Trying HIIT after Weight Loss Surgery*
Finding time to fit in a great workout every day is hard to do. This is why some are turning to tactics that can help you burn more calories in less time. This is the premise of HIIT, or high-intensity interval training. With this type of workout, you don’t need to spend an hour or two working out every day. Spending 20 minutes focusing on your workout is enough to get your heart rate up and give your body the push it needs to keep up with your weight loss goals.
What is HIIT?
HIIT stands for high-intensity interval training, and it is all the hype right now. A study by The American College of Sports Medicine in 2017 rated it as the top fitness trend for 2018, up there with wearable technology and bodyweight training. So if you have never tried HIIT, you may be part of the minority.
This technique requires you to go all-out with your workout for a short, intense burst of exercise, followed by short recovery periods. Following this model gets your heart rate up and helps push your body to burn fat.
Of course, if you haven’t worked out much in the past, jumping right into a HIIT workout can be incredibly difficult—not to mention potentially dangerous. It is smarter to ease your way into physical activity, and there are simple ways that you can get started with HIIT right at home.
Here are a few things you should consider before getting started:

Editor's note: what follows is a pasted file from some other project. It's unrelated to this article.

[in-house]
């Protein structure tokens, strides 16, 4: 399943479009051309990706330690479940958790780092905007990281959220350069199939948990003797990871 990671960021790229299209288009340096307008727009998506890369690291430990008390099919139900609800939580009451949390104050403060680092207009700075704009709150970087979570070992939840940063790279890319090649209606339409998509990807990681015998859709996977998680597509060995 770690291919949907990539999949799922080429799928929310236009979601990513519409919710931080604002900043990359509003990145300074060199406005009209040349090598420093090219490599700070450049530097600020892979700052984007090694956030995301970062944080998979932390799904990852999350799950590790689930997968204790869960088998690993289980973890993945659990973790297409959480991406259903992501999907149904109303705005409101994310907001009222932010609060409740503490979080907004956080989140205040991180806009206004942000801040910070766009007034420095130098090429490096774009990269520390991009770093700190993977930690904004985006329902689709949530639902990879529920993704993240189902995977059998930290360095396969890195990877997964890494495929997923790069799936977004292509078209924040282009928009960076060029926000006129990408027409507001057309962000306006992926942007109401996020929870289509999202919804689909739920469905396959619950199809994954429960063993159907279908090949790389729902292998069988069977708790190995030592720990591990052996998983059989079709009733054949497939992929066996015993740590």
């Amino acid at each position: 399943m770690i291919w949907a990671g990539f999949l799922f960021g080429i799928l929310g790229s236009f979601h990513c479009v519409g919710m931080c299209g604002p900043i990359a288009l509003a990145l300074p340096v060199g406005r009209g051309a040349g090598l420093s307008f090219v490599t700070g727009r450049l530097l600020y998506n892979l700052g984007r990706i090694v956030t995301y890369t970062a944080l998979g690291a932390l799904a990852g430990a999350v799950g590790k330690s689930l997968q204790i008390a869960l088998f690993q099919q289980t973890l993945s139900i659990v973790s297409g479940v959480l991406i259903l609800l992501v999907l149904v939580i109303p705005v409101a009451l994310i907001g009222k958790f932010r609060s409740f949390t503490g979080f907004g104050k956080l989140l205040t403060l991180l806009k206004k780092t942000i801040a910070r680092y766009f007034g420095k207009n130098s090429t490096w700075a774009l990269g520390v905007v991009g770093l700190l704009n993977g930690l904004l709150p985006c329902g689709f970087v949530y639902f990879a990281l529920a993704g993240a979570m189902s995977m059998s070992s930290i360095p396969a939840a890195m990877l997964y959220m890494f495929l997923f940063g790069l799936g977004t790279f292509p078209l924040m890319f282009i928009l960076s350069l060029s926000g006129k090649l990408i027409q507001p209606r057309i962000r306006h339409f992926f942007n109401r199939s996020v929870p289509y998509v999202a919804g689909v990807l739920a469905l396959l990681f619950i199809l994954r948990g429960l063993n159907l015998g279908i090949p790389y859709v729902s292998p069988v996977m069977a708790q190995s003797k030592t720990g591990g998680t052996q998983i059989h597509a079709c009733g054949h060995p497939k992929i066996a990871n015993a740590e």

- What is high intensity for one person isn’t the same as it may be for someone else. Find what is challenging for you, and don’t judge your activity based on what someone else can do.
- Adjust your high-intensity intervals so they are something you can manage. Don’t push yourself too far, too quick. Try doing the workout for 30 seconds at first, and over time you can build up to one minute, and so forth.
- Keep yourself surrounded by water and make sure that you are in a safe space where you have plenty of room to move around.
The most important thing to remember when getting started with HIIT is that you need to go at your own pace. If you need to take a break, do so. And of course, talk with your weight loss surgeon before you get started with your workout to make sure that you are ready for this intense of a workout after weight loss surgery.
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*Weight loss surgery results vary between individuals depending on the initial weight, medical conditions and adherence to prescribed treatments. Speak to Dr. Bass about the results you can expect.